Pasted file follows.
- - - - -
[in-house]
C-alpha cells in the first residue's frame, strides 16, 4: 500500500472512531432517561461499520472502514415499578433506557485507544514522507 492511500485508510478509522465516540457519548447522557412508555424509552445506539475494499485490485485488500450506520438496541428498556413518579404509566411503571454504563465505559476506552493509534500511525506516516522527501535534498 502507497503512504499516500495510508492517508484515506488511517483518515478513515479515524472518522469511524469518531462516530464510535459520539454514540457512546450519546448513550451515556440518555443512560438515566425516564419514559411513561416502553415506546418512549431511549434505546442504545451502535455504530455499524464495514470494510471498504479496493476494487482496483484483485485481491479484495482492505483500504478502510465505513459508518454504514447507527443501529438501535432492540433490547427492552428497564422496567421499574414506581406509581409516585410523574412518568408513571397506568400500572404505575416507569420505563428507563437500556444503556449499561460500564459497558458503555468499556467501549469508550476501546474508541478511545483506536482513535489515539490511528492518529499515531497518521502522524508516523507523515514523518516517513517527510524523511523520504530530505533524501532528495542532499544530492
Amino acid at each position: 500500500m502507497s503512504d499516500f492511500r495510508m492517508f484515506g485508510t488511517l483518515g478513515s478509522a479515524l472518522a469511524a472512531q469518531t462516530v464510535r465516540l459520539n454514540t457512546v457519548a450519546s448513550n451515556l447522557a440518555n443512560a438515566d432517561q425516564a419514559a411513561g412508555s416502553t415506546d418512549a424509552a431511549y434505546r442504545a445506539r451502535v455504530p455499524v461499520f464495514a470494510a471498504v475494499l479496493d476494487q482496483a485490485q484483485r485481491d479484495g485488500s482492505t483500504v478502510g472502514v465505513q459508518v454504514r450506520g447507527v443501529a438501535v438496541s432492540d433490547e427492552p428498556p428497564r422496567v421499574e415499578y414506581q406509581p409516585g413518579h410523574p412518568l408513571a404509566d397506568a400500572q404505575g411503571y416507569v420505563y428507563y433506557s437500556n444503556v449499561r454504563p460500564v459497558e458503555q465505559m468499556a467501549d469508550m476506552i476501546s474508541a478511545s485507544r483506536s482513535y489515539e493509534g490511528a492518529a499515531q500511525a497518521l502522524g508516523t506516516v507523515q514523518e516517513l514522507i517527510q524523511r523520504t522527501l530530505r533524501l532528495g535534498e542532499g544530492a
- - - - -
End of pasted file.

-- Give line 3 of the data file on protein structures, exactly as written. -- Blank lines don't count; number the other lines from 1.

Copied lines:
Amino acid at each position: 500500500m502507497s503512504d499516500f492511500r495510508m492517508f484515506g485508510t488511517l483518515g478513515s478509522a479515524l472518522a469511524a472512531q469518531t462516530v464510535r465516540l459520539n454514540t457512546v457519548a450519546s448513550n451515556l447522557a440518555n443512560a438515566d432517561q425516564a419514559a411513561g412508555s416502553t415506546d418512549a424509552a431511549y434505546r442504545a445506539r451502535v455504530p455499524v461499520f464495514a470494510a471498504v475494499l479496493d476494487q482496483a485490485q484483485r485481491d479484495g485488500s482492505t483500504v478502510g472502514v465505513q459508518v454504514r450506520g447507527v443501529a438501535v438496541s432492540d433490547e427492552p428498556p428497564r422496567v421499574e415499578y414506581q406509581p409516585g413518579h410523574p412518568l408513571a404509566d397506568a400500572q404505575g411503571y416507569v420505563y428507563y433506557s437500556n444503556v449499561r454504563p460500564v459497558e458503555q465505559m468499556a467501549d469508550m476506552i476501546s474508541a478511545s485507544r483506536s482513535y489515539e493509534g490511528a492518529a499515531q500511525a497518521l502522524g508516523t506516516v507523515q514523518e516517513l514522507i517527510q524523511r523520504t522527501l530530505r533524501l532528495g535534498e542532499g544530492a